As scientists, we need to break down the stigma associated with a career in science. By tackling the idea of ‘brainy’ and ‘highly organised’ people going into science, we can highlight the vast amount of opportunity in science, in and outside the lab.
Our activity titled “Decoding and Designing”, which was part of the Midlothian science festival, brought the concepts of Bioinformatics and Synthetic Biology to kids. Those are two abstract terms which sound difficult to comprehend and communicate.
With Wordpress for bloggers, Instagram for photographers, YouTube for vloggers, and the world’s loudest-ever microphone in Twitter, there’s quite simply never been a better or easier time to get started in science communication. Not only are there a whole variety of different ways of getting your message out, but social media has also democratised the process. You don’t need to be a professional communicator or even an expert user, you just have to want to give it a try: this is the age of the empowered amateur. The range of technologies also means that…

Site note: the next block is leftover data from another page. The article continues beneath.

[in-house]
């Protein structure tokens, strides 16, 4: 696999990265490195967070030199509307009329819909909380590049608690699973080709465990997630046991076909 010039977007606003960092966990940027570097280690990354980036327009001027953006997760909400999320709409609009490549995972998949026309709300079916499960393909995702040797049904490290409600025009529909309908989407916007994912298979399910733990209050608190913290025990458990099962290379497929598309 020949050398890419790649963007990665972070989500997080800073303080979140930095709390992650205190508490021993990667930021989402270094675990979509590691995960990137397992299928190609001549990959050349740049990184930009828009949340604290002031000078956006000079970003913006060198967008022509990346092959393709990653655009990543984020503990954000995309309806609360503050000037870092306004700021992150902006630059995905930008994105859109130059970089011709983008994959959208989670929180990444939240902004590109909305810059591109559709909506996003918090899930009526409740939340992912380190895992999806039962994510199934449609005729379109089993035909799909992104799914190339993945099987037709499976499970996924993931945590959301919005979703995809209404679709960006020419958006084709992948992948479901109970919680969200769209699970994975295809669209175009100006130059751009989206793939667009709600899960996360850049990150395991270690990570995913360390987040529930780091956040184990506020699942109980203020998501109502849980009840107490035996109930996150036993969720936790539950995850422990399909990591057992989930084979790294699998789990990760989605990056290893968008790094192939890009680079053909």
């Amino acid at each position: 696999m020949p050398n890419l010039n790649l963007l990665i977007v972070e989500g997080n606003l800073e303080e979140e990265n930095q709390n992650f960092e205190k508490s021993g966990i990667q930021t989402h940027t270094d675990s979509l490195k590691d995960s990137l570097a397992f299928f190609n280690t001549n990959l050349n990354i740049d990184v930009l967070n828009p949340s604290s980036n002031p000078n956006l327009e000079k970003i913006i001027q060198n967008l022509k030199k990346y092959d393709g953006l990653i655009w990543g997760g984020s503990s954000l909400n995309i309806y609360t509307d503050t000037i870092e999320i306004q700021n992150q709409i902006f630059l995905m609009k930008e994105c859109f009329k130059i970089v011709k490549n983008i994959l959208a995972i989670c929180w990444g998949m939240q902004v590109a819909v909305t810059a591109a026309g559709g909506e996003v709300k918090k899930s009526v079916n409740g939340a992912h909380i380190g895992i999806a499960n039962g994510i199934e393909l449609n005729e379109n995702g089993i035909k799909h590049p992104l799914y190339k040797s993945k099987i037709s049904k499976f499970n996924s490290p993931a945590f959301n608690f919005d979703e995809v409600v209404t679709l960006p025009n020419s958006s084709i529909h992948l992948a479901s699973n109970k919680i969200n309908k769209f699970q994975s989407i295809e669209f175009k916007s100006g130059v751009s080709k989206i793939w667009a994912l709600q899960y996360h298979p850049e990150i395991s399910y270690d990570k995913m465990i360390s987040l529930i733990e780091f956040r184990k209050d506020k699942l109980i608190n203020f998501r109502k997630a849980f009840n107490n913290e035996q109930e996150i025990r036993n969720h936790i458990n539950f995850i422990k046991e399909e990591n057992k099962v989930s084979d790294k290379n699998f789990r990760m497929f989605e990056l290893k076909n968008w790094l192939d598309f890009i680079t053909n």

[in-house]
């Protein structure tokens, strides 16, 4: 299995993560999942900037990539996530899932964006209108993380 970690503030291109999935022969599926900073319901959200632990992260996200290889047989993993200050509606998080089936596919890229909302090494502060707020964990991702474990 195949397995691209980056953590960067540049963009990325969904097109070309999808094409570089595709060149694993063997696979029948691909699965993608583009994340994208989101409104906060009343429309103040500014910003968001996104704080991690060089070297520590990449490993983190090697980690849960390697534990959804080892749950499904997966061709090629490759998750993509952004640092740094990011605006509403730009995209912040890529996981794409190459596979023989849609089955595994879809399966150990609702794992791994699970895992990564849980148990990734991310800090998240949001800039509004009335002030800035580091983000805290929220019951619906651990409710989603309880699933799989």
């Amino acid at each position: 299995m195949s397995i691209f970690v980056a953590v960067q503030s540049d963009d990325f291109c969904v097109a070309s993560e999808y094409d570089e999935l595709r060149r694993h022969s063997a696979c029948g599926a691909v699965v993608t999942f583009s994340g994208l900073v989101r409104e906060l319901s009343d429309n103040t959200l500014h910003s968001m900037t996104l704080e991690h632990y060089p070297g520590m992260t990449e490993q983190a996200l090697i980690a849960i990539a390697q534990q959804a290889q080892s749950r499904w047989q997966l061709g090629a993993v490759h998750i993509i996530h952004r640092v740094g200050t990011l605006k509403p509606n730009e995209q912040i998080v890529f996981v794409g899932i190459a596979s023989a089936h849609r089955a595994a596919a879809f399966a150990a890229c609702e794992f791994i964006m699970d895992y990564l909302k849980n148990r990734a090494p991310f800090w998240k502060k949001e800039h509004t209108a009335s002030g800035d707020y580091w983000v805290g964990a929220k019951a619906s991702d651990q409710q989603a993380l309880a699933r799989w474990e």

‘AI will take over my job’; ‘It will end up like the terminator and end the world’; ‘It will outsmart the human race’; ‘If it makes a mistake it could be catastrophic’; ‘Can we really put that much trust into a machine?’.
There is a lot of negative association with AI, but is that because there often confusion about what artificial intelligence actually is, what it can do, and what it will be able to do in the future?